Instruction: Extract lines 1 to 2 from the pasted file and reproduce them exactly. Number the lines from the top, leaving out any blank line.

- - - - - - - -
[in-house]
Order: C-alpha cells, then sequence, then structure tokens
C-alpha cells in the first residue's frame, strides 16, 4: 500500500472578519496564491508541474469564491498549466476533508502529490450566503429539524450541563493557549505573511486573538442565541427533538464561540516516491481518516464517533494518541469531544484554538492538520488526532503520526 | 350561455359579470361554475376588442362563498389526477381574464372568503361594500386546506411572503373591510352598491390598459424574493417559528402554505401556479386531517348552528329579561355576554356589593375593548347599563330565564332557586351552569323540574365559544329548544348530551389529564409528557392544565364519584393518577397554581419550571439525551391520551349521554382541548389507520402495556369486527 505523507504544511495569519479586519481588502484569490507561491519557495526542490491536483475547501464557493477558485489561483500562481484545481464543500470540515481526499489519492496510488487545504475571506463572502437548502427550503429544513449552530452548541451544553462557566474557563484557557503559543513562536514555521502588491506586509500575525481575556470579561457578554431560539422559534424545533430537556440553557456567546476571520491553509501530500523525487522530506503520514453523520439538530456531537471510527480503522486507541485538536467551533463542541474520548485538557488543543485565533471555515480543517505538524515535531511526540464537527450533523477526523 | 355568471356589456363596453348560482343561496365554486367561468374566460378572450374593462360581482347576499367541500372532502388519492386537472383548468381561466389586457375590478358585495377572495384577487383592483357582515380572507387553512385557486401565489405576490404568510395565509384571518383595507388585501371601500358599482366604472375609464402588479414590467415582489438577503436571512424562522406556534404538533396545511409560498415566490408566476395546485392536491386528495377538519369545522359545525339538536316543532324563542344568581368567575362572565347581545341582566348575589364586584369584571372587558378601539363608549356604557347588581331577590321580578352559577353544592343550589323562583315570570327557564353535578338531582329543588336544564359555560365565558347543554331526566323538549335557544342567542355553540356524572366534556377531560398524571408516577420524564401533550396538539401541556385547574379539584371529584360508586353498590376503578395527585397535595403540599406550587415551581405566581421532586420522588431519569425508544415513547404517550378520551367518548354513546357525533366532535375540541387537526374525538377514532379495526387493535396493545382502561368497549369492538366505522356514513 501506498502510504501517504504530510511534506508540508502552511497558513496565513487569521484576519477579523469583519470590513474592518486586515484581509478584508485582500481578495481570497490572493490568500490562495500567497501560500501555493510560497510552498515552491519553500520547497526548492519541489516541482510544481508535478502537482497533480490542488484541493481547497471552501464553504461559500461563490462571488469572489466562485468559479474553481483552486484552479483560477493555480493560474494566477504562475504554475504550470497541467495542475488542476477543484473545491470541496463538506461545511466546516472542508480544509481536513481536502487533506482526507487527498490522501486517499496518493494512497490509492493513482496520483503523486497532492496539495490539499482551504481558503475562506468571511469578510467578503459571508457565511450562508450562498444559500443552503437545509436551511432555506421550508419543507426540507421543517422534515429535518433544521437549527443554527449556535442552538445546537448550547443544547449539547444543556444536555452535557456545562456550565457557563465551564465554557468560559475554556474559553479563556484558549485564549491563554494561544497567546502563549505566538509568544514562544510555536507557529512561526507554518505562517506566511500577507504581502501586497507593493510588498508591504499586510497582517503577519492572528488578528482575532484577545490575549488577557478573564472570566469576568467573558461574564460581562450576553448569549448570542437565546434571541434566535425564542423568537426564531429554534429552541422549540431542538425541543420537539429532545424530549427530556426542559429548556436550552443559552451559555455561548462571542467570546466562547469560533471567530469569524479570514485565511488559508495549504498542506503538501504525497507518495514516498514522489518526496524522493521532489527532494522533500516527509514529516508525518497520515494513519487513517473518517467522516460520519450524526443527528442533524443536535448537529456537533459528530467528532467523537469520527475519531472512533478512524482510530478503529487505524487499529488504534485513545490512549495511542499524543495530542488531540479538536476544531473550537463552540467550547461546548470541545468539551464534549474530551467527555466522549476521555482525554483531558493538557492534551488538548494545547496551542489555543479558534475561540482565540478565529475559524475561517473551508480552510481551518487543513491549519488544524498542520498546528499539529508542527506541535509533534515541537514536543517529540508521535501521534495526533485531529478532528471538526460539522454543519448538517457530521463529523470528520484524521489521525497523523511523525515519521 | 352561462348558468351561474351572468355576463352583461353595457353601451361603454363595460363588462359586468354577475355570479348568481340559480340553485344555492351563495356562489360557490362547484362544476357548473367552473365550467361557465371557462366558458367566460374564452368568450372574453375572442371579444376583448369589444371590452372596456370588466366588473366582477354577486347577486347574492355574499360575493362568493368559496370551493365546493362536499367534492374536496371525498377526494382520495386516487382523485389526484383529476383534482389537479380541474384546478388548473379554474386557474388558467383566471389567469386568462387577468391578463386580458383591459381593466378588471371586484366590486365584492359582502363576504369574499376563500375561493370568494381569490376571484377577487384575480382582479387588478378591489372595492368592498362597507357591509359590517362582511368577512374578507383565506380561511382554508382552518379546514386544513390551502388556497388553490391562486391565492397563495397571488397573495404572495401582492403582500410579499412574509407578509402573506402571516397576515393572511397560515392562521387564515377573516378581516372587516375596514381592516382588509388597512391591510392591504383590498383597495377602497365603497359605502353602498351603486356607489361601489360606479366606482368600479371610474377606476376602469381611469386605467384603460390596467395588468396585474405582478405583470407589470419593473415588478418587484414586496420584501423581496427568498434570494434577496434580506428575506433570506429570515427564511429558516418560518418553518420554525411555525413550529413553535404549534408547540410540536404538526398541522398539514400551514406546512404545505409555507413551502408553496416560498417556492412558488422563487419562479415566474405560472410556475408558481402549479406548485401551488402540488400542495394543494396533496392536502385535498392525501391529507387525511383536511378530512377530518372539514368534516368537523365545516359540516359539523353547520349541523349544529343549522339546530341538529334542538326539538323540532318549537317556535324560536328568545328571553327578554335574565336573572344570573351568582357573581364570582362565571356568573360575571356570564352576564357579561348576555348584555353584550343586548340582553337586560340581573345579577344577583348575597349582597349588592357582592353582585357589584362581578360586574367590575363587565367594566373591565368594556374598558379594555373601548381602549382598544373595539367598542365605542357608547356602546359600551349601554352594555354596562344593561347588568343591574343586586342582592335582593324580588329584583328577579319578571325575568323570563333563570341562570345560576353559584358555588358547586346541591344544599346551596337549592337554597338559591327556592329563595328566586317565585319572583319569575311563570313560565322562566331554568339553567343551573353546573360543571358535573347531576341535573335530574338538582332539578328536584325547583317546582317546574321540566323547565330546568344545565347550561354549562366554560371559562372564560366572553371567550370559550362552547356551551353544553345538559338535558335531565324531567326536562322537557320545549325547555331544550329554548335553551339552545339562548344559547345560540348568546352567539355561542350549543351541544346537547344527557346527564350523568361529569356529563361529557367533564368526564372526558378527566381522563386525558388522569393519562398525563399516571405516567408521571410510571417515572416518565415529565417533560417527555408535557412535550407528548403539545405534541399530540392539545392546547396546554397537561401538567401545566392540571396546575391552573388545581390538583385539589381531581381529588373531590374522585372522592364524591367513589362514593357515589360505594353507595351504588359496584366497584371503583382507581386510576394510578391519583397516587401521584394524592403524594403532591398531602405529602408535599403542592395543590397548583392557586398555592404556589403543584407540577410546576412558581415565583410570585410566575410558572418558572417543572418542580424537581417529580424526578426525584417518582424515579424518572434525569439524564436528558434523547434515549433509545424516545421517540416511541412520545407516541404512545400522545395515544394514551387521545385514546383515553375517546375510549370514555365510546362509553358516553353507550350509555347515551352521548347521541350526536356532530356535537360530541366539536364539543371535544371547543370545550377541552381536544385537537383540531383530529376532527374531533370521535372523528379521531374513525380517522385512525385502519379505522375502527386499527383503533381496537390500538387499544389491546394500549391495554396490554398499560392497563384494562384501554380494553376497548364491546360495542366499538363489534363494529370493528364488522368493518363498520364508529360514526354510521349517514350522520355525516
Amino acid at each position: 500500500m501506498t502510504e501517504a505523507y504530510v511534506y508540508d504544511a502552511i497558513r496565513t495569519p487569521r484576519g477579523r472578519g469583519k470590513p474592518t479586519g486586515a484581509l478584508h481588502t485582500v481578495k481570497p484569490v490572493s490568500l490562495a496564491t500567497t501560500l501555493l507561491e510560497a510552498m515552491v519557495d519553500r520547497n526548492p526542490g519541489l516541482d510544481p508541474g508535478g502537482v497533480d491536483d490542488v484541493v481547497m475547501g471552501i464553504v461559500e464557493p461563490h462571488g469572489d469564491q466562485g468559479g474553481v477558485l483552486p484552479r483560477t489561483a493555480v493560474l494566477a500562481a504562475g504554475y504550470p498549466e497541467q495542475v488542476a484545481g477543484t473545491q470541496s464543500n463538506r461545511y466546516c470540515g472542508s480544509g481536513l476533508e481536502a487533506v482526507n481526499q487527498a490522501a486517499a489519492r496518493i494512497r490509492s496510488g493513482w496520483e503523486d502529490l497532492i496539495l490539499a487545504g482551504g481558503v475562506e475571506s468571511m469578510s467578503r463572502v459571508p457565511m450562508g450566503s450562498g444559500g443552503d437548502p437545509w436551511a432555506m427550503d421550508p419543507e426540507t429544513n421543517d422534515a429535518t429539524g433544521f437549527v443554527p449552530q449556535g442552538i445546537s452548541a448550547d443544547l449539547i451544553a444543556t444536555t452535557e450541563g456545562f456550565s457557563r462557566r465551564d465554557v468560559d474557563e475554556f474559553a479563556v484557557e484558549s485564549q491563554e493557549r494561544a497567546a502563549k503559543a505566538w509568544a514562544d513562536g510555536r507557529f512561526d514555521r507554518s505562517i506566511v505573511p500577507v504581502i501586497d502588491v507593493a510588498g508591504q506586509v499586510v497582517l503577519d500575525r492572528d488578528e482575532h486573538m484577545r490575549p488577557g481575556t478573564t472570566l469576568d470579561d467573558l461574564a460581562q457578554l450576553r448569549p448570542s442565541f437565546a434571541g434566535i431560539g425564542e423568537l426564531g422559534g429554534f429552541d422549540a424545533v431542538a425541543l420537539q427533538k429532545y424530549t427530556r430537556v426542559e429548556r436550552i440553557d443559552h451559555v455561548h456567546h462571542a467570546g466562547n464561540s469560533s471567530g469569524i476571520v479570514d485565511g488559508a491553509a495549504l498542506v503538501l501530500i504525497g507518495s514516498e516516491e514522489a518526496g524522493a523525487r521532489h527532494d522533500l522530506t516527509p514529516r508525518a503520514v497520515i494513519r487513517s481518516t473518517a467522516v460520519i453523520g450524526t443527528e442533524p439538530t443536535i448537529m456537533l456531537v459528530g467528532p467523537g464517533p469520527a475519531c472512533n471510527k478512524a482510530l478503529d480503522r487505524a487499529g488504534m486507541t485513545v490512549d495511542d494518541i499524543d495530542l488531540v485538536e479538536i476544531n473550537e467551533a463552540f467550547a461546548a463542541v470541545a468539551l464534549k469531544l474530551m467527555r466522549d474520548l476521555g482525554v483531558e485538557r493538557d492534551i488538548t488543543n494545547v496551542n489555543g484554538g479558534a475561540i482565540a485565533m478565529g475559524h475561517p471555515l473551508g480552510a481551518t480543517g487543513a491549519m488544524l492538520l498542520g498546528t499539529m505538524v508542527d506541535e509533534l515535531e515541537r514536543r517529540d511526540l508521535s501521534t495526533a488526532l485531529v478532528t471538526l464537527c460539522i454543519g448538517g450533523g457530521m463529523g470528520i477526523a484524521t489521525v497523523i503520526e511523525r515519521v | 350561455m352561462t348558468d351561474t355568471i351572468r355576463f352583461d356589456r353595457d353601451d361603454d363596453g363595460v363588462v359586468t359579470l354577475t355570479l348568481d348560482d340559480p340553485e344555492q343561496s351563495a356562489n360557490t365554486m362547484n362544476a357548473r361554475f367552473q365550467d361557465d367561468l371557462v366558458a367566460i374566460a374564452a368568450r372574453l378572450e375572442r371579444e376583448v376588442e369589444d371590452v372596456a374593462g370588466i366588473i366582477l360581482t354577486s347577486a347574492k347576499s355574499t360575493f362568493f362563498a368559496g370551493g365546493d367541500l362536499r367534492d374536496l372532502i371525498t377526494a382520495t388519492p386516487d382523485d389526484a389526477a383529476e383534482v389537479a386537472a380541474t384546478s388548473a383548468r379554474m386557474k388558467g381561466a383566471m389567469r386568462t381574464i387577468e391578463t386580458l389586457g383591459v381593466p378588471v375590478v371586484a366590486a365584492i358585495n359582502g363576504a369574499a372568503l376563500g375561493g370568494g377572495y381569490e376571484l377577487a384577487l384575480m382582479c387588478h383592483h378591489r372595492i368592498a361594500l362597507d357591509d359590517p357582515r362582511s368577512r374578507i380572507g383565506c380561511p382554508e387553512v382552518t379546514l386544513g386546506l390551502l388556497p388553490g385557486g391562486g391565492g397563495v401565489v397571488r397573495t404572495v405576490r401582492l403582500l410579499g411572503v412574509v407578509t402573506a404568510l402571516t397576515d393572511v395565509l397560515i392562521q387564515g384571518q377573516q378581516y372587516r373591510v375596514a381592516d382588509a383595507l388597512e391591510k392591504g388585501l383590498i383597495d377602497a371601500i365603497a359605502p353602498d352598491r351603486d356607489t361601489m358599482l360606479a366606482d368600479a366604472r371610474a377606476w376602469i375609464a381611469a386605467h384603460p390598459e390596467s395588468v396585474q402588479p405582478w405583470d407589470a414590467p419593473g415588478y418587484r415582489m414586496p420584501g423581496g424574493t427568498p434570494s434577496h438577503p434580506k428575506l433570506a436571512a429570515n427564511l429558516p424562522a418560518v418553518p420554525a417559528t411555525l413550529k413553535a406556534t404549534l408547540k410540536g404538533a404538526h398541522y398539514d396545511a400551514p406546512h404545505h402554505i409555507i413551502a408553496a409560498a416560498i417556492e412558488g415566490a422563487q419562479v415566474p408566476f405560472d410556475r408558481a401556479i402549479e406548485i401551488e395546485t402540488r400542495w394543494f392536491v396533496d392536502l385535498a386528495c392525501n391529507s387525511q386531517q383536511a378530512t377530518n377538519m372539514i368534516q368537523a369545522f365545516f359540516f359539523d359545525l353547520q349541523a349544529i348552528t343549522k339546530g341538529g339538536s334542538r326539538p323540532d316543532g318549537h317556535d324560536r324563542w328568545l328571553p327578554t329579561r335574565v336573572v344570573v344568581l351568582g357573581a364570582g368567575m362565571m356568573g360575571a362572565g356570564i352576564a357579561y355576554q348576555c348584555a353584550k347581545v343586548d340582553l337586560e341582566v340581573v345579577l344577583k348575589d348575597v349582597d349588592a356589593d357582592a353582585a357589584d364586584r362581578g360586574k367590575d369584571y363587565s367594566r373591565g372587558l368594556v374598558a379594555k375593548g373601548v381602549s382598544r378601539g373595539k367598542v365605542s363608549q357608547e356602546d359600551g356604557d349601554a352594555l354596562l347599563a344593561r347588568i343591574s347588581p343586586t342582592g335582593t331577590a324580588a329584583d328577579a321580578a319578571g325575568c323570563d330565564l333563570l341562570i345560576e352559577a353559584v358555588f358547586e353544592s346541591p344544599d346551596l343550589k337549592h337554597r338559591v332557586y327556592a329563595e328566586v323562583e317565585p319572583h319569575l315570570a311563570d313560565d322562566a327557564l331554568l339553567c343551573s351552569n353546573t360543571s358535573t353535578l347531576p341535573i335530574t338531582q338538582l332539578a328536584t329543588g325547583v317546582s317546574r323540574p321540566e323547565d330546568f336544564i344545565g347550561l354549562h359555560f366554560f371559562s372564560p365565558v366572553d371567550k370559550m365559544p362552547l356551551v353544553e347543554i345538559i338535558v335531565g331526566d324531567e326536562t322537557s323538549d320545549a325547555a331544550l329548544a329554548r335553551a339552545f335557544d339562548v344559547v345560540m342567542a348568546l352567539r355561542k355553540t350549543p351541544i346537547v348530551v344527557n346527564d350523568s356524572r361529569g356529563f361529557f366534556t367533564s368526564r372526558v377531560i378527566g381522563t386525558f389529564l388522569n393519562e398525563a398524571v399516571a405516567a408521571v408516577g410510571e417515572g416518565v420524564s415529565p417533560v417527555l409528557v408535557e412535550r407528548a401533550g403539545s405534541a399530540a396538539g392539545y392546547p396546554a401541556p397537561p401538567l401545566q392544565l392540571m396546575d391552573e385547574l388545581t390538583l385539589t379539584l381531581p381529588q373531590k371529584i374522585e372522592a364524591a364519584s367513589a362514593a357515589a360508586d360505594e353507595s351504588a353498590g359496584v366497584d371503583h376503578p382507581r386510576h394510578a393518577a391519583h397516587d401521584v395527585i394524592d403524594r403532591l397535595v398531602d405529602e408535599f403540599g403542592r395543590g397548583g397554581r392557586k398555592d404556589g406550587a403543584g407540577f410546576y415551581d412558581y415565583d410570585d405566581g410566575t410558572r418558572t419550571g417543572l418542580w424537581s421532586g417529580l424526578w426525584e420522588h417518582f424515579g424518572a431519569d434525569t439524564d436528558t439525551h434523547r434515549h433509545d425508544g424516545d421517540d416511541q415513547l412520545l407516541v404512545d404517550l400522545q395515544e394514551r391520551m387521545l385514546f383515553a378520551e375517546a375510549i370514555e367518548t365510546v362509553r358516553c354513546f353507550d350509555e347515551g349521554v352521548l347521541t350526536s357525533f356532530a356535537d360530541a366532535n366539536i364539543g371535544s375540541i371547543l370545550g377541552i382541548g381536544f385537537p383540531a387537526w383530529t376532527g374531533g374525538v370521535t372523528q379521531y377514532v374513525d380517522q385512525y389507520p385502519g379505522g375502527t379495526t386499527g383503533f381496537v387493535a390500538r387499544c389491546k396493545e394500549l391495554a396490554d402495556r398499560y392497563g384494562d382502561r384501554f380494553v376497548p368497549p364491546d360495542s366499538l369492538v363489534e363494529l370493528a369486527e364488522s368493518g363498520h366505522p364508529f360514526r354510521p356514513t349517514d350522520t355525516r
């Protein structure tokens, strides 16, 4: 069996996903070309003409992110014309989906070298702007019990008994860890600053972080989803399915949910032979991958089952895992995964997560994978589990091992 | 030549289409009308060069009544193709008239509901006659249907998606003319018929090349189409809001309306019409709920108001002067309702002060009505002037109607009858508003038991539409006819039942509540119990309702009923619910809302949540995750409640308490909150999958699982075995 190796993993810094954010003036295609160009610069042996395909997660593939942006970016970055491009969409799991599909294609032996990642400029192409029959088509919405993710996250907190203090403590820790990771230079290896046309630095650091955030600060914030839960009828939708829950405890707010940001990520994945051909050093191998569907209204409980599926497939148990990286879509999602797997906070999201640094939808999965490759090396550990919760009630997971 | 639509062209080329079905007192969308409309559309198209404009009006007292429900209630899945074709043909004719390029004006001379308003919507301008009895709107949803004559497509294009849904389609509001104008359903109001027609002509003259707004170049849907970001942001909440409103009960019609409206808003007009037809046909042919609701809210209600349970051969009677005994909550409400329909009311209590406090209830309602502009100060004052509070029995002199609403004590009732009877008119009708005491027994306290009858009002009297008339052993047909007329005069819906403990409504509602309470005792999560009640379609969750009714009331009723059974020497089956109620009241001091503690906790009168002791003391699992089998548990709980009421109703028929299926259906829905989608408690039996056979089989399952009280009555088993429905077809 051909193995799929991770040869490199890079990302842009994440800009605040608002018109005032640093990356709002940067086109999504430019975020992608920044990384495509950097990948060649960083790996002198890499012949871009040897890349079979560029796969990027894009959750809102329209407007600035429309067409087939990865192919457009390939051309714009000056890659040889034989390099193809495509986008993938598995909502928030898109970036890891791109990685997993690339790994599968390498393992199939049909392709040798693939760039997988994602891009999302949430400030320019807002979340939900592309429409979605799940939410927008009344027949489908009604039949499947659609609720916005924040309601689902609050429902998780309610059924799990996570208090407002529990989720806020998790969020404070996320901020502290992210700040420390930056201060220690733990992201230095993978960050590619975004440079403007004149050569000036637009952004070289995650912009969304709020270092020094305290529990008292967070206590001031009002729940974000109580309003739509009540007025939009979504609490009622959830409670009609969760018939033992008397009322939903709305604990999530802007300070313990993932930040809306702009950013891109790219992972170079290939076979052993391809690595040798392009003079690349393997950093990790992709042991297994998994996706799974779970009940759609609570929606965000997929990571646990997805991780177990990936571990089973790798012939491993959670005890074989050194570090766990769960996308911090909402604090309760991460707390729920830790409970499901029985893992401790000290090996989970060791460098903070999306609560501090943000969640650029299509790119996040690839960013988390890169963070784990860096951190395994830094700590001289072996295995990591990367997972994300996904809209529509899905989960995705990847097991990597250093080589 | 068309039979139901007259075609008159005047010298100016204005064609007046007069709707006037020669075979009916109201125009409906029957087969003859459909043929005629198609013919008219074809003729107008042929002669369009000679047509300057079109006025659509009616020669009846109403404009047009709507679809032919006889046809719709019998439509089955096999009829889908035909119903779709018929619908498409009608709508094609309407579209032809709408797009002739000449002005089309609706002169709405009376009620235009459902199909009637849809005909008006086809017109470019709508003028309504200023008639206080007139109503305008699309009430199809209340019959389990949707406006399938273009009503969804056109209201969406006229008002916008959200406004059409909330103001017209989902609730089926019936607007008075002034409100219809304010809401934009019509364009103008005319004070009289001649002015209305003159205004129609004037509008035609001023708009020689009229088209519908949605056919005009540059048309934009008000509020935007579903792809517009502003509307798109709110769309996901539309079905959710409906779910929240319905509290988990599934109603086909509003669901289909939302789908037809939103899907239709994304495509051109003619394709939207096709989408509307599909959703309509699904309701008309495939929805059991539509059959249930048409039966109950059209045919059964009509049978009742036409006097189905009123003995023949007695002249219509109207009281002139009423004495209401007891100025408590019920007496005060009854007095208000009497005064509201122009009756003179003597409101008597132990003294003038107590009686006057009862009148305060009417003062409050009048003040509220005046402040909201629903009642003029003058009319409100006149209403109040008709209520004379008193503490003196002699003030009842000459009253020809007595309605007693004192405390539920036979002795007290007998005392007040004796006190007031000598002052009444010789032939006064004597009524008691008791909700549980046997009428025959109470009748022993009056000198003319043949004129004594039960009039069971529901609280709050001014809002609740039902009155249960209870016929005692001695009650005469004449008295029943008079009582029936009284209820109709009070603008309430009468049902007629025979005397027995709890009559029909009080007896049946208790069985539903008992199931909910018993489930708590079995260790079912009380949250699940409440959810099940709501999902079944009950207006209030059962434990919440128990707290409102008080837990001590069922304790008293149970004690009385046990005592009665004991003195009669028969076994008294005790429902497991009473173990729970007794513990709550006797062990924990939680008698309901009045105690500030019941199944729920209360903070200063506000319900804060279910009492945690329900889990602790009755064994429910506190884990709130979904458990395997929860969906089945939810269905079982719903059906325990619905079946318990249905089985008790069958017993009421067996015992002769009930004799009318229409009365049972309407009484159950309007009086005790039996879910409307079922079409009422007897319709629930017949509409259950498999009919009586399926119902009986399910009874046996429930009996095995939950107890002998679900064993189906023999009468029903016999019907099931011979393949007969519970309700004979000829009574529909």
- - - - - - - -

[in-house]
Order: C-alpha cells, then sequence, then structure tokens